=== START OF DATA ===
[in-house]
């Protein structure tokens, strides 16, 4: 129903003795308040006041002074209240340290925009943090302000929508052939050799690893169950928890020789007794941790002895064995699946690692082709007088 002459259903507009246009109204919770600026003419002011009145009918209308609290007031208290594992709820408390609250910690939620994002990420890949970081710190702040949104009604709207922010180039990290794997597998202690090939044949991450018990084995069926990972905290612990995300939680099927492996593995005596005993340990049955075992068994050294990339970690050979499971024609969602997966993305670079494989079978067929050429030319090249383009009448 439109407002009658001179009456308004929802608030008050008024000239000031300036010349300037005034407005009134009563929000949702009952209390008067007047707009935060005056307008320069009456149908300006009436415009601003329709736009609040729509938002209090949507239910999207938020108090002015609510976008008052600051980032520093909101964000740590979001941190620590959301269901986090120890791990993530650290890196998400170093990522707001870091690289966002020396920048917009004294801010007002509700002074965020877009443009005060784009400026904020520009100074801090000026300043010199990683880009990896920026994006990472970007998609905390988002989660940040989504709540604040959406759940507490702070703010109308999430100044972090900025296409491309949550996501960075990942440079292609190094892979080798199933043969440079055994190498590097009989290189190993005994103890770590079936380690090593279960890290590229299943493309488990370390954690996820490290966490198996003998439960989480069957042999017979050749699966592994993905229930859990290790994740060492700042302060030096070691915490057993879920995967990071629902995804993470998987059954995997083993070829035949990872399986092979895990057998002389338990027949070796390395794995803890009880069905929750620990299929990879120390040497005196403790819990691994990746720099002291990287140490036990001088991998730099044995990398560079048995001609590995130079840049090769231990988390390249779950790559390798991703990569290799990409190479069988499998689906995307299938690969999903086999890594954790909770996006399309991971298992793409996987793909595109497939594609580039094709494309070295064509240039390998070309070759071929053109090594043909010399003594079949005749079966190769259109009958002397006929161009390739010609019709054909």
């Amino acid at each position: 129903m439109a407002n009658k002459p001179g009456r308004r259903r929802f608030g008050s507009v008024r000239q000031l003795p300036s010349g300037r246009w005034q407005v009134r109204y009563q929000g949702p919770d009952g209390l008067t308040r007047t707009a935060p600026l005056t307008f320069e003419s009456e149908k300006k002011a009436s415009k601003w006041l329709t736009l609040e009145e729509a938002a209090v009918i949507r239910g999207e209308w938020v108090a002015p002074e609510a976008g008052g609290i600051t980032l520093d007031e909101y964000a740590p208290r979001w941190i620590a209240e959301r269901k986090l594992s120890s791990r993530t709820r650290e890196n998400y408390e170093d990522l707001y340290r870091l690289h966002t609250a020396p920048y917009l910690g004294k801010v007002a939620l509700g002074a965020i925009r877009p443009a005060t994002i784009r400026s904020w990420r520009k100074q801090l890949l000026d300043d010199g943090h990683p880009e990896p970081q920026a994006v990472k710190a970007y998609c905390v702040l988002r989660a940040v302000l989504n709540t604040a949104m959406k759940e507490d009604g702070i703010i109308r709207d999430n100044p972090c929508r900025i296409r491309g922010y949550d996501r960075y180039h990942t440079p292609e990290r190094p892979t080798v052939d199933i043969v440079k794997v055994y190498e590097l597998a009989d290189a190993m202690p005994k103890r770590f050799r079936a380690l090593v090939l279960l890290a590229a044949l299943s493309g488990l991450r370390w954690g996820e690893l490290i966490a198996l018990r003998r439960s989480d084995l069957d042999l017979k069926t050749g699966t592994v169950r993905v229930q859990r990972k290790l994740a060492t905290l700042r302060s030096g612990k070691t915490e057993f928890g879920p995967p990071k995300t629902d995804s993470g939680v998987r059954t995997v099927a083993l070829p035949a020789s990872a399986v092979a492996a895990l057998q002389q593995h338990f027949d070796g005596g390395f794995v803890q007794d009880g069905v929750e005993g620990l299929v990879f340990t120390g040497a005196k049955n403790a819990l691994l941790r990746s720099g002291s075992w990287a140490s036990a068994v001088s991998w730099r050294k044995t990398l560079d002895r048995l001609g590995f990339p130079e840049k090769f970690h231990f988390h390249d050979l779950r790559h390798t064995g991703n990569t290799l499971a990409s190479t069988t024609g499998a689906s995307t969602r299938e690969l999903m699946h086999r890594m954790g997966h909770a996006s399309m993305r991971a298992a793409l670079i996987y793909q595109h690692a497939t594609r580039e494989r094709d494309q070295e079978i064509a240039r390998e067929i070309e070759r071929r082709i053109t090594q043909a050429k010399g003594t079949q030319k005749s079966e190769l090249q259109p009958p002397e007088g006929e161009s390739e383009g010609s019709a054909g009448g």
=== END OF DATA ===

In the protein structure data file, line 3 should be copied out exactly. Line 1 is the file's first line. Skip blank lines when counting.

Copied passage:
């Amino acid at each position: 129903m439109a407002n009658k002459p001179g009456r308004r259903r929802f608030g008050s507009v008024r000239q000031l003795p300036s010349g300037r246009w005034q407005v009134r109204y009563q929000g949702p919770d009952g209390l008067t308040r007047t707009a935060p600026l005056t307008f320069e003419s009456e149908k300006k002011a009436s415009k601003w006041l329709t736009l609040e009145e729509a938002a209090v009918i949507r239910g999207e209308w938020v108090a002015p002074e609510a976008g008052g609290i600051t980032l520093d007031e909101y964000a740590p208290r979001w941190i620590a209240e959301r269901k986090l594992s120890s791990r993530t709820r650290e890196n998400y408390e170093d990522l707001y340290r870091l690289h966002t609250a020396p920048y917009l910690g004294k801010v007002a939620l509700g002074a965020i925009r877009p443009a005060t994002i784009r400026s904020w990420r520009k100074q801090l890949l000026d300043d010199g943090h990683p880009e990896p970081q920026a994006v990472k710190a970007y998609c905390v702040l988002r989660a940040v302000l989504n709540t604040a949104m959406k759940e507490d009604g702070i703010i109308r709207d999430n100044p972090c929508r900025i296409r491309g922010y949550d996501r960075y180039h990942t440079p292609e990290r190094p892979t080798v052939d199933i043969v440079k794997v055994y190498e590097l597998a009989d290189a190993m202690p005994k103890r770590f050799r079936a380690l090593v090939l279960l890290a590229a044949l299943s493309g488990l991450r370390w954690g996820e690893l490290i966490a198996l018990r003998r439960s989480d084995l069957d042999l017979k069926t050749g699966t592994v169950r993905v229930q859990r990972k290790l994740a060492t905290l700042r302060s030096g612990k070691t915490e057993f928890g879920p995967p990071k995300t629902d995804s993470g939680v998987r059954t995997v099927a083993l070829p035949a020789s990872a399986v092979a492996a895990l057998q002389q593995h338990f027949d070796g005596g390395f794995v803890q007794d009880g069905v929750e005993g620990l299929v990879f340990t120390g040497a005196k049955n403790a819990l691994l941790r990746s720099g002291s075992w990287a140490s036990a068994v001088s991998w730099r050294k044995t990398l560079d002895r048995l001609g590995f990339p130079e840049k090769f970690h231990f988390h390249d050979l779950r790559h390798t064995g991703n990569t290799l499971a990409s190479t069988t024609g499998a689906s995307t969602r299938e690969l999903m699946h086999r890594m954790g997966h909770a996006s399309m993305r991971a298992a793409l670079i996987y793909q595109h690692a497939t594609r580039e494989r094709d494309q070295e079978i064509a240039r390998e067929i070309e070759r071929r082709i053109t090594q043909a050429k010399g003594t079949q030319k005749s079966e190769l090249q259109p009958p002397e007088g006929e161009s390739e383009g010609s019709a054909g009448g």